The Catcher in the Rye by J.D. Salinger

The Catcher in the Rye, J.D. Salinger, 1951

My favorite quote: “What really knocks me out is a book that, when you’re all done reading it, you wish the author that wrote it was a terrific friend of yours and you could call him up on the phone whenever you felt like it. That doesn’t happen much, though.”

Notable characters: Holden Caulfield, the caustic teen; Ward Stradlater, his dorm roommate; Robert Ackley, his dorm neighbor; D.B., Holden’s brother, the screenwriter; Phoebe, his little sister; Mr. Antolini, English teacher and controversial head-patter; Allie, Holden’s deceased brother

Most memorable scene: The (ignored) composition that Holden wrote about his dead brother’s baseball glove — and the memory of Holden lashing out over his brother’s death

Greatest strengths: The voice is impeccable and never falters

Standout achievements: Its ability to place you in the scene

Fun Facts: Despite its position and popularity in American literature (and the multitude of directors and production companies who have tried securing the rights) The Catcher in the Rye has never been made into a movie

What it taught me about writing: That humanity — even if you’re writing about monsters — is everything.

How it inspired my own work: I liked this book so much I made it into the favorite book of one of my characters — Father Vincent Scarlotti in the Crimson Cove series, who carries a battered copy of this book with him wherever he travels.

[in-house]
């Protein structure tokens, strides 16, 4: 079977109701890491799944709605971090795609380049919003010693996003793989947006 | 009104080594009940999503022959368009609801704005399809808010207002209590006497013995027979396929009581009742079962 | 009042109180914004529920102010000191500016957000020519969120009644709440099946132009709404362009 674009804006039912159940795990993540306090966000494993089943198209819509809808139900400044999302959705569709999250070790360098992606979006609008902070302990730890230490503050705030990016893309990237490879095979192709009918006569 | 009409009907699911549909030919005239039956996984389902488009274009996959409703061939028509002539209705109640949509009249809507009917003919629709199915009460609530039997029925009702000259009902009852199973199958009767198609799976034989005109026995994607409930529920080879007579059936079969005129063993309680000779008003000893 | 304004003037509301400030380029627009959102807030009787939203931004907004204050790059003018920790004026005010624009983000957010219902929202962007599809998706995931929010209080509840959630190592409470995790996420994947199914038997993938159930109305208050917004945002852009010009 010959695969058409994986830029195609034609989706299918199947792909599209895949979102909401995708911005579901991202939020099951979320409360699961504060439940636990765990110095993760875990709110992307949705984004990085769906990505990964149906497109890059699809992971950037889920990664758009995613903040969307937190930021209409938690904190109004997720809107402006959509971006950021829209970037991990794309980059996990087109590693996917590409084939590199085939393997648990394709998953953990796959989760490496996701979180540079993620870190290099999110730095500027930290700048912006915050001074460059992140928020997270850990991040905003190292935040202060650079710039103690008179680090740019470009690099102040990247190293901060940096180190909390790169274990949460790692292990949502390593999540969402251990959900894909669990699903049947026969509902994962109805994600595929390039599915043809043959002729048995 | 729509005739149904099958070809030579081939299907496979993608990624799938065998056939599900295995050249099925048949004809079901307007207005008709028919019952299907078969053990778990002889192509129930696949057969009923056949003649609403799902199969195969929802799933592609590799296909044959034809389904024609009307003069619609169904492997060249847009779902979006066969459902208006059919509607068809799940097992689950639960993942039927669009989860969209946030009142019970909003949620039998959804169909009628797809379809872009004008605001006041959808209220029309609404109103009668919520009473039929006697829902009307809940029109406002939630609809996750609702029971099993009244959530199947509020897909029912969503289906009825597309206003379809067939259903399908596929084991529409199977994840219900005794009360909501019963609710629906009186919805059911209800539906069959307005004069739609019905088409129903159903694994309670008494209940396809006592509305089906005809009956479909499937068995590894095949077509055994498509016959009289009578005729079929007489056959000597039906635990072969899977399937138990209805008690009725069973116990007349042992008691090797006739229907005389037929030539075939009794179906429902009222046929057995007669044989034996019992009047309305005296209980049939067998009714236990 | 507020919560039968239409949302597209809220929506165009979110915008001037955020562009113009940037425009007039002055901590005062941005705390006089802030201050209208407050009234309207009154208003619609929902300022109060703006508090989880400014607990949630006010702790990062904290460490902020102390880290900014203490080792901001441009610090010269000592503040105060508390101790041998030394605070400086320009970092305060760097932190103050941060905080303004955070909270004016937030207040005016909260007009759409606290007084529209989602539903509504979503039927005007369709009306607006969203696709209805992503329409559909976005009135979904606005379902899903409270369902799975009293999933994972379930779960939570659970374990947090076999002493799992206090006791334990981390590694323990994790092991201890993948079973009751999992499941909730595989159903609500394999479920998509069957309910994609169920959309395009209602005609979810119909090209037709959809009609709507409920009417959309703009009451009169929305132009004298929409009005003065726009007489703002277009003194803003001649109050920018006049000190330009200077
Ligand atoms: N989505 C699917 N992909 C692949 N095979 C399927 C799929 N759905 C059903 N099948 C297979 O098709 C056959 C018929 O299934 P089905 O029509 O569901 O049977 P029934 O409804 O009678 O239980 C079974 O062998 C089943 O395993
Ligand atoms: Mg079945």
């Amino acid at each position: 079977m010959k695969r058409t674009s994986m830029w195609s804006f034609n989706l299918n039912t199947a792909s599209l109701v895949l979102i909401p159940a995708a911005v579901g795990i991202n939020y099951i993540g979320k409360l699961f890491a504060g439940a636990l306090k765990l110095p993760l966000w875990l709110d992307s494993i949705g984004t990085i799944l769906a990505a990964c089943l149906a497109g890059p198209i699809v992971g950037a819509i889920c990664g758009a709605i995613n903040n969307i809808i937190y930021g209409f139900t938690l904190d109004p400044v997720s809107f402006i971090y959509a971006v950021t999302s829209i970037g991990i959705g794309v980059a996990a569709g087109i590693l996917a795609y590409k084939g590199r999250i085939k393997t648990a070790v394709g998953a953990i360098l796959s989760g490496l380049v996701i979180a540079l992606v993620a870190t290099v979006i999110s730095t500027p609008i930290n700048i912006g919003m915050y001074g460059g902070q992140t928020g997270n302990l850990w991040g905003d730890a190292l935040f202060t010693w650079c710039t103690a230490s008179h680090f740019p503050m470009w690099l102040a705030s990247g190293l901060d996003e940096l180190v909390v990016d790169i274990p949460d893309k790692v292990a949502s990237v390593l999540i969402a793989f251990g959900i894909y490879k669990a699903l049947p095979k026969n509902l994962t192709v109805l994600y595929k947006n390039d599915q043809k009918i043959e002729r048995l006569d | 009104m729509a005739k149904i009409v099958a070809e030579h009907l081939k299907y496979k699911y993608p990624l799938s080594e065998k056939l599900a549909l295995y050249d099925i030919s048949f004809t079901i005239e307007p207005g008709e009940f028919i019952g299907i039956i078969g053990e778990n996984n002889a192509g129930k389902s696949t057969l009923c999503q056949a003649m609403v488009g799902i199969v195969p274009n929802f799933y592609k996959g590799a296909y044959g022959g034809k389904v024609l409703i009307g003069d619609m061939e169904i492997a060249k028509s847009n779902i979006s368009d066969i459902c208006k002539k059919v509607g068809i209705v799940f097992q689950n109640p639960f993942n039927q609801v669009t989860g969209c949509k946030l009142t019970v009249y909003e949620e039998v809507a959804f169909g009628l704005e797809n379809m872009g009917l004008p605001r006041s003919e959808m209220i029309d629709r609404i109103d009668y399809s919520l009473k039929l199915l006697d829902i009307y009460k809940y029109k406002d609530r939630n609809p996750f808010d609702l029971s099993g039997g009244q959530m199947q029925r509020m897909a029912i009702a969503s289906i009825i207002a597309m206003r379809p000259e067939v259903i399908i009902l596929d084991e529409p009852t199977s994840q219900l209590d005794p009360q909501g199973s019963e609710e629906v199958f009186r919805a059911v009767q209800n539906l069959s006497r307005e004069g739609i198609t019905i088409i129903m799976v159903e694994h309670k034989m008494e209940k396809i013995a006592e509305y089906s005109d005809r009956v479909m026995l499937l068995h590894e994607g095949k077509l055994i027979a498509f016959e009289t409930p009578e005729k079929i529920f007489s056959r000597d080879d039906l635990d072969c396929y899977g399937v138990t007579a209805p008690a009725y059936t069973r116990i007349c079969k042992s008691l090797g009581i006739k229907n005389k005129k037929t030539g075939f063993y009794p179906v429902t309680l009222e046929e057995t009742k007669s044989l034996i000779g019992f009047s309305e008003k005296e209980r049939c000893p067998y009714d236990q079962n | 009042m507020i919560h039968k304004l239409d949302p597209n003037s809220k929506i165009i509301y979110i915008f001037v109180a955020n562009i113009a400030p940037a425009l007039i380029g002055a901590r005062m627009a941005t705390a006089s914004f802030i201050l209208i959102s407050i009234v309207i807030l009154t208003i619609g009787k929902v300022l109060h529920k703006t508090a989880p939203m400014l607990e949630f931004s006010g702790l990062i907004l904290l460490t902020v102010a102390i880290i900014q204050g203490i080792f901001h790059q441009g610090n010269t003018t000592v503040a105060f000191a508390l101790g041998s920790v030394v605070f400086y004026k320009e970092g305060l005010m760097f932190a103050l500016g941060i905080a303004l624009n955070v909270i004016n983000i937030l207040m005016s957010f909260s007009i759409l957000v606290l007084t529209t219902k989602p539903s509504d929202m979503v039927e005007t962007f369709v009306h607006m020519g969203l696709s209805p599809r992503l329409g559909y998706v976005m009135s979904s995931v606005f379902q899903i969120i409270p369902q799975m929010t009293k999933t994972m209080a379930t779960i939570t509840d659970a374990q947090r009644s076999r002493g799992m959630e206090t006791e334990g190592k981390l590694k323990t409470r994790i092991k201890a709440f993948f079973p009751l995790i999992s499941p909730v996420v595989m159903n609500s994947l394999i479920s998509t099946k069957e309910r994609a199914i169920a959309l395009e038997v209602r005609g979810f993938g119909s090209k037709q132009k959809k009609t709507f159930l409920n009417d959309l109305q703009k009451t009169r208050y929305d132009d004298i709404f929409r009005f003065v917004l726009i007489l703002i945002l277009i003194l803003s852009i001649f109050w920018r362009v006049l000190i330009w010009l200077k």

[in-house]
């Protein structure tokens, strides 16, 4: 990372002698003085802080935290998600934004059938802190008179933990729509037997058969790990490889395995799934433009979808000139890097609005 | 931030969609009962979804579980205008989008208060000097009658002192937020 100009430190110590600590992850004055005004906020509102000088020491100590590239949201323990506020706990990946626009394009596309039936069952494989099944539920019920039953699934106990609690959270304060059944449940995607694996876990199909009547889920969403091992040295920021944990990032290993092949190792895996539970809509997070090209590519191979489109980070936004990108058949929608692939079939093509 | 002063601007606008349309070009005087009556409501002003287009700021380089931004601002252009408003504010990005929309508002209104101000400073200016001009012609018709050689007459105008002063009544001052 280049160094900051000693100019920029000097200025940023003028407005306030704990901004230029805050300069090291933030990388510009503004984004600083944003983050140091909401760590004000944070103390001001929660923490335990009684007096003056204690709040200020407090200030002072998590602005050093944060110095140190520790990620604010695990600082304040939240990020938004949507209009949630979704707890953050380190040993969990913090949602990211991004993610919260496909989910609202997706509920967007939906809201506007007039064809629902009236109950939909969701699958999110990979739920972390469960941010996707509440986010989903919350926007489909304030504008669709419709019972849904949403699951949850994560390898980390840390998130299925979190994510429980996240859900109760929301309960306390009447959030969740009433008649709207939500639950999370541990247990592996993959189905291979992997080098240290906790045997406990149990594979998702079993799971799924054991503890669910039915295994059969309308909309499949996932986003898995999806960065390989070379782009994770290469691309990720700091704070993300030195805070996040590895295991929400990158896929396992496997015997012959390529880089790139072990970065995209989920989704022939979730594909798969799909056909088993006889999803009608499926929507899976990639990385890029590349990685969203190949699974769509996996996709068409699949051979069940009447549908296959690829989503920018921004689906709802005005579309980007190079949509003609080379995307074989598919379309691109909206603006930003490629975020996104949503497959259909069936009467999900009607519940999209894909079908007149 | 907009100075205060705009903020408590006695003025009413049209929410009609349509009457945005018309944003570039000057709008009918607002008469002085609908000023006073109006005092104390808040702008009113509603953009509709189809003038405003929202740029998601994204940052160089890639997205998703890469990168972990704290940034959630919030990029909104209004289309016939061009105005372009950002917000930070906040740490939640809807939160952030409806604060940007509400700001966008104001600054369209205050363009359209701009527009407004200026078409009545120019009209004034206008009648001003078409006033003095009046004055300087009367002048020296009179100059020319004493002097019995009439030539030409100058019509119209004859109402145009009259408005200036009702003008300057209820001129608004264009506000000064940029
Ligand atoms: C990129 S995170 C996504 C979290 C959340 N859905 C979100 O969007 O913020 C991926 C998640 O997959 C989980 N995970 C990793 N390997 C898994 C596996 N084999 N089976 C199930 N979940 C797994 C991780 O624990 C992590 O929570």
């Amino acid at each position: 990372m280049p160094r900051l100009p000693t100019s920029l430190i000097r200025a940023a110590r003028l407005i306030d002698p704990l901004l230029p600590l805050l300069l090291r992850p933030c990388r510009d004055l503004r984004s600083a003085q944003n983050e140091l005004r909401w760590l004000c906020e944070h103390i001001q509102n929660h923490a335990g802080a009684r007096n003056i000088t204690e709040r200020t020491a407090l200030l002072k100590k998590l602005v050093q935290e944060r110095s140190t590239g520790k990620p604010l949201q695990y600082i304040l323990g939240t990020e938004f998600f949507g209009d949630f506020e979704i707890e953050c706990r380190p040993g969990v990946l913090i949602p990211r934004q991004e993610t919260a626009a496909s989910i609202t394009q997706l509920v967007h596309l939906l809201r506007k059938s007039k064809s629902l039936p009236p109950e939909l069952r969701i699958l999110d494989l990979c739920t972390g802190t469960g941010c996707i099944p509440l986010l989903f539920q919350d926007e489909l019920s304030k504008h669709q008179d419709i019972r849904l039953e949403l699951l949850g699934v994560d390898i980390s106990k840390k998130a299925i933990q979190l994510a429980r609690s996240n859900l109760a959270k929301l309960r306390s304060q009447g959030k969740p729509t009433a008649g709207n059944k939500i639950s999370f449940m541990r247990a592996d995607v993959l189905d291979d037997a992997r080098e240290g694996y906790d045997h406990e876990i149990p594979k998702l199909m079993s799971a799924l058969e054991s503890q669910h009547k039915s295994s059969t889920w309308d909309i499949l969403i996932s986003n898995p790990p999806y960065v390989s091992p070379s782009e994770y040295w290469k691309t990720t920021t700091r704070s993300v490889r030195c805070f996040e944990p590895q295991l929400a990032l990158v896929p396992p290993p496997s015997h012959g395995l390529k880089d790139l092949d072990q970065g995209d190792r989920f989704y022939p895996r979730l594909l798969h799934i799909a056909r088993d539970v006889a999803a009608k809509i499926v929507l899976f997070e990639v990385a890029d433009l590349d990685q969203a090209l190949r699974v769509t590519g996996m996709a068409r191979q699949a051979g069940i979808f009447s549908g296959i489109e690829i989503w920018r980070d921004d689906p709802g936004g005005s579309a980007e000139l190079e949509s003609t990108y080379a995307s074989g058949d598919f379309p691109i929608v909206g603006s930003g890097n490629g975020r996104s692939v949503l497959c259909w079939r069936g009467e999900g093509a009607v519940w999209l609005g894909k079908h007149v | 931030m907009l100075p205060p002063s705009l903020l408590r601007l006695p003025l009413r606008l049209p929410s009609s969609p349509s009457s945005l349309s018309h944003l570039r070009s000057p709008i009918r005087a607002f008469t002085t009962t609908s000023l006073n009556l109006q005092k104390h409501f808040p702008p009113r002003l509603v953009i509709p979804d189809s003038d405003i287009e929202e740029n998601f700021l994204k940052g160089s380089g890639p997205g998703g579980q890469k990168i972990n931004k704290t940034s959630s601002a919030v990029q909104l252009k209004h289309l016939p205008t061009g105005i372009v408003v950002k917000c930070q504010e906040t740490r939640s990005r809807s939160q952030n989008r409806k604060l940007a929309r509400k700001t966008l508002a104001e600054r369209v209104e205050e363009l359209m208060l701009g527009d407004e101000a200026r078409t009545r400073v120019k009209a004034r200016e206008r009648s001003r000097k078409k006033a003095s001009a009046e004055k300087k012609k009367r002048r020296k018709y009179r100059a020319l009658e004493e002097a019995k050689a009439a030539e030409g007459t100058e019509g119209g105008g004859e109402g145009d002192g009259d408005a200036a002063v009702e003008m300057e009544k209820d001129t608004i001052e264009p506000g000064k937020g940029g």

Additional thoughts: I’m always astounded by how controversial and polarizing this book is. Some love it, some hate it, and there doesn’t seem to be much in-between. It’s been analyzed to death, and is, in my opinion, somehow both unduly praised and unreasonably criticized. I read it before being subjected to all the contention and adoration surrounding it, and to me, it’s a simple story about a young man trying to understand what it means to be an adult. To me, it’s about someone desperately seeking a human connection at an age when human connection seems impossible. Despite all the dissension and debate, I fucking love it.

Haunt me:

Published by Alistair Cross

Alistair Cross grew up on horror novels and scary movies, and by the age of eight, began writing his own stories. First published in 2012, he has since co-authored The Cliffhouse Haunting and Mother with Tamara Thorne and is working on several other projects. His debut solo novel, The Crimson Corset, was an Amazon bestseller. The Black Wasp, book 3 in The Vampires of Crimson Cove series is on its way. Find out more about him at: ********************************************************************************************* In collaboration, Thorne and Cross are currently writing several novels, including the next volume in the continuing gothic series, The Ravencrest Saga. Their first novel, The Cliffhouse Haunting, was an immediate bestseller. Together, they hosted the horror-themed radio show Thorne & Cross: Haunted Nights LIVE! which featured such guests as Anne Rice of The Vampire Chronicles, Charlaine Harris of the Southern Vampire Mysteries and basis of the HBO series True Blood, Jeff Lindsay, author of the Dexter novels, Jay Bonansinga of The Walking Dead series, Laurell K. Hamilton of the Anita Blake novels, Peter Atkins, screenwriter of Hellraiser 2, 3, and 4, worldwide bestseller V.C. Andrews, Kim Harrison of the Hollows series, and New York Times best sellers Preston & Child, Christopher Rice, and Christopher Moore. ********************************************************************************************** Currently, Thorne & Cross are hosts of Thorne & Cross: Carnival Macabre, where listeners can discover all manner of demented delights, unearth terrifying treasures, and explore the dark side of the arts.

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